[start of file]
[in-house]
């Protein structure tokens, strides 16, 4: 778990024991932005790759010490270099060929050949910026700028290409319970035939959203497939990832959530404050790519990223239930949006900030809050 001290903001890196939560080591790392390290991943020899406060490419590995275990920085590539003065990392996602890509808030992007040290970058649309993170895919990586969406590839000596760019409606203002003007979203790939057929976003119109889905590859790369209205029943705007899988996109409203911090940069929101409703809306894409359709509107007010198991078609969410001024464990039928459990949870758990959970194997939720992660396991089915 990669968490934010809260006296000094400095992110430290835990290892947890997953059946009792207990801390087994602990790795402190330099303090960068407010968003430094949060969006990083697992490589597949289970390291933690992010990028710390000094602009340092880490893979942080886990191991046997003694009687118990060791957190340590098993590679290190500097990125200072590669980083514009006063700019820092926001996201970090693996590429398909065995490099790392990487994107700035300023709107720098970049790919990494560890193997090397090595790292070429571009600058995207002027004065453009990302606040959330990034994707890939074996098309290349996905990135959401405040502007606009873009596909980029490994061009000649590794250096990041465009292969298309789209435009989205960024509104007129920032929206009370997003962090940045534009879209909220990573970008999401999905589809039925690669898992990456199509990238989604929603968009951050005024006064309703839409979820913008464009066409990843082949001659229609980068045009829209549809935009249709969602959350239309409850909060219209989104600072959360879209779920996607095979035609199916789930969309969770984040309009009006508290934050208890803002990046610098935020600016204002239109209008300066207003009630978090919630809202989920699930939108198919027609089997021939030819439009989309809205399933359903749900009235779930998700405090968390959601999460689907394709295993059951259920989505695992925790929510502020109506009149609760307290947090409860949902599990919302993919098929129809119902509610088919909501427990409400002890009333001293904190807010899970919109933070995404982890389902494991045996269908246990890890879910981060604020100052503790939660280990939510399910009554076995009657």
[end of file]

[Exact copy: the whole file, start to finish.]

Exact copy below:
[in-house]
């Protein structure tokens, strides 16, 4: 778990024991932005790759010490270099060929050949910026700028290409319970035939959203497939990832959530404050790519990223239930949006900030809050 001290903001890196939560080591790392390290991943020899406060490419590995275990920085590539003065990392996602890509808030992007040290970058649309993170895919990586969406590839000596760019409606203002003007979203790939057929976003119109889905590859790369209205029943705007899988996109409203911090940069929101409703809306894409359709509107007010198991078609969410001024464990039928459990949870758990959970194997939720992660396991089915 990669968490934010809260006296000094400095992110430290835990290892947890997953059946009792207990801390087994602990790795402190330099303090960068407010968003430094949060969006990083697992490589597949289970390291933690992010990028710390000094602009340092880490893979942080886990191991046997003694009687118990060791957190340590098993590679290190500097990125200072590669980083514009006063700019820092926001996201970090693996590429398909065995490099790392990487994107700035300023709107720098970049790919990494560890193997090397090595790292070429571009600058995207002027004065453009990302606040959330990034994707890939074996098309290349996905990135959401405040502007606009873009596909980029490994061009000649590794250096990041465009292969298309789209435009989205960024509104007129920032929206009370997003962090940045534009879209909220990573970008999401999905589809039925690669898992990456199509990238989604929603968009951050005024006064309703839409979820913008464009066409990843082949001659229609980068045009829209549809935009249709969602959350239309409850909060219209989104600072959360879209779920996607095979035609199916789930969309969770984040309009009006508290934050208890803002990046610098935020600016204002239109209008300066207003009630978090919630809202989920699930939108198919027609089997021939030819439009989309809205399933359903749900009235779930998700405090968390959601999460689907394709295993059951259920989505695992925790929510502020109506009149609760307290947090409860949902599990919302993919098929129809119902509610088919909501427990409400002890009333001293904190807010899970919109933070995404982890389902494991045996269908246990890890879910981060604020100052503790939660280990939510399910009554076995009657």